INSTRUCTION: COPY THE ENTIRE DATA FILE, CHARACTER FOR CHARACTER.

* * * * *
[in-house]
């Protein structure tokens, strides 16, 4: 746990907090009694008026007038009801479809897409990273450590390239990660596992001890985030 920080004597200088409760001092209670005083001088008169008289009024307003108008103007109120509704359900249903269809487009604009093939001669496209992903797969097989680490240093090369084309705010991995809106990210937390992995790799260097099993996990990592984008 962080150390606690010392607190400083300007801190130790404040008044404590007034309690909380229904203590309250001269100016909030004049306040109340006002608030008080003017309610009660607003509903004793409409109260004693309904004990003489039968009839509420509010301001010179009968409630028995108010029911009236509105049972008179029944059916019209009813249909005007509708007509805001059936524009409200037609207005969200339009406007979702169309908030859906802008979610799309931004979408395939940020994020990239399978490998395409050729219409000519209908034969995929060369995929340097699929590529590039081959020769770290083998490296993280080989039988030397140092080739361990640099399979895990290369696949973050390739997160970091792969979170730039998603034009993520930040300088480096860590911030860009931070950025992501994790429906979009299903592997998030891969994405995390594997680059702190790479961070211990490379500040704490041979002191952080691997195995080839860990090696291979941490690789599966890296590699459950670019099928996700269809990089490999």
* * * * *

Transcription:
[in-house]
């Protein structure tokens, strides 16, 4: 746990907090009694008026007038009801479809897409990273450590390239990660596992001890985030 920080004597200088409760001092209670005083001088008169008289009024307003108008103007109120509704359900249903269809487009604009093939001669496209992903797969097989680490240093090369084309705010991995809106990210937390992995790799260097099993996990990592984008 962080150390606690010392607190400083300007801190130790404040008044404590007034309690909380229904203590309250001269100016909030004049306040109340006002608030008080003017309610009660607003509903004793409409109260004693309904004990003489039968009839509420509010301001010179009968409630028995108010029911009236509105049972008179029944059916019209009813249909005007509708007509805001059936524009409200037609207005969200339009406007979702169309908030859906802008979610799309931004979408395939940020994020990239399978490998395409050729219409000519209908034969995929060369995929340097699929590529590039081959020769770290083998490296993280080989039988030397140092080739361990640099399979895990290369696949973050390739997160970091792969979170730039998603034009993520930040300088480096860590911030860009931070950025992501994790429906979009299903592997998030891969994405995390594997680059702190790479961070211990490379500040704490041979002191952080691997195995080839860990090696291979941490690789599966890296590699459950670019099928996700269809990089490999």